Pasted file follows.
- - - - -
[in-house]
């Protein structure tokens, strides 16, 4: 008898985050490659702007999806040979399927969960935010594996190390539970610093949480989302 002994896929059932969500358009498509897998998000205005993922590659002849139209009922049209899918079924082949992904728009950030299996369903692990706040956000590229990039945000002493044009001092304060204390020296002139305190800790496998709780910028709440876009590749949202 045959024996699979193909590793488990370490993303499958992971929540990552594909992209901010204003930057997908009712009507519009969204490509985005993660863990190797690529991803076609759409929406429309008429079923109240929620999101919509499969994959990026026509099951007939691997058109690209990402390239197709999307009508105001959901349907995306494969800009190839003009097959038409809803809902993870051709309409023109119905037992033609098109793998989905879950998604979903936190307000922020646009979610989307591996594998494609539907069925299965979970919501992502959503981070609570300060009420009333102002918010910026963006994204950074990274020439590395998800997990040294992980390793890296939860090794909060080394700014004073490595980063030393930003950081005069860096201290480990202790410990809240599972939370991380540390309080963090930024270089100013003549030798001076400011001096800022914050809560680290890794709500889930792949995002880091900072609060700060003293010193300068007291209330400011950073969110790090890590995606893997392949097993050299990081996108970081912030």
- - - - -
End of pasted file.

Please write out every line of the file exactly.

[in-house]
């Protein structure tokens, strides 16, 4: 008898985050490659702007999806040979399927969960935010594996190390539970610093949480989302 002994896929059932969500358009498509897998998000205005993922590659002849139209009922049209899918079924082949992904728009950030299996369903692990706040956000590229990039945000002493044009001092304060204390020296002139305190800790496998709780910028709440876009590749949202 045959024996699979193909590793488990370490993303499958992971929540990552594909992209901010204003930057997908009712009507519009969204490509985005993660863990190797690529991803076609759409929406429309008429079923109240929620999101919509499969994959990026026509099951007939691997058109690209990402390239197709999307009508105001959901349907995306494969800009190839003009097959038409809803809902993870051709309409023109119905037992033609098109793998989905879950998604979903936190307000922020646009979610989307591996594998494609539907069925299965979970919501992502959503981070609570300060009420009333102002918010910026963006994204950074990274020439590395998800997990040294992980390793890296939860090794909060080394700014004073490595980063030393930003950081005069860096201290480990202790410990809240599972939370991380540390309080963090930024270089100013003549030798001076400011001096800022914050809560680290890794709500889930792949995002880091900072609060700060003293010193300068007291209330400011950073969110790090890590995606893997392949097993050299990081996108970081912030």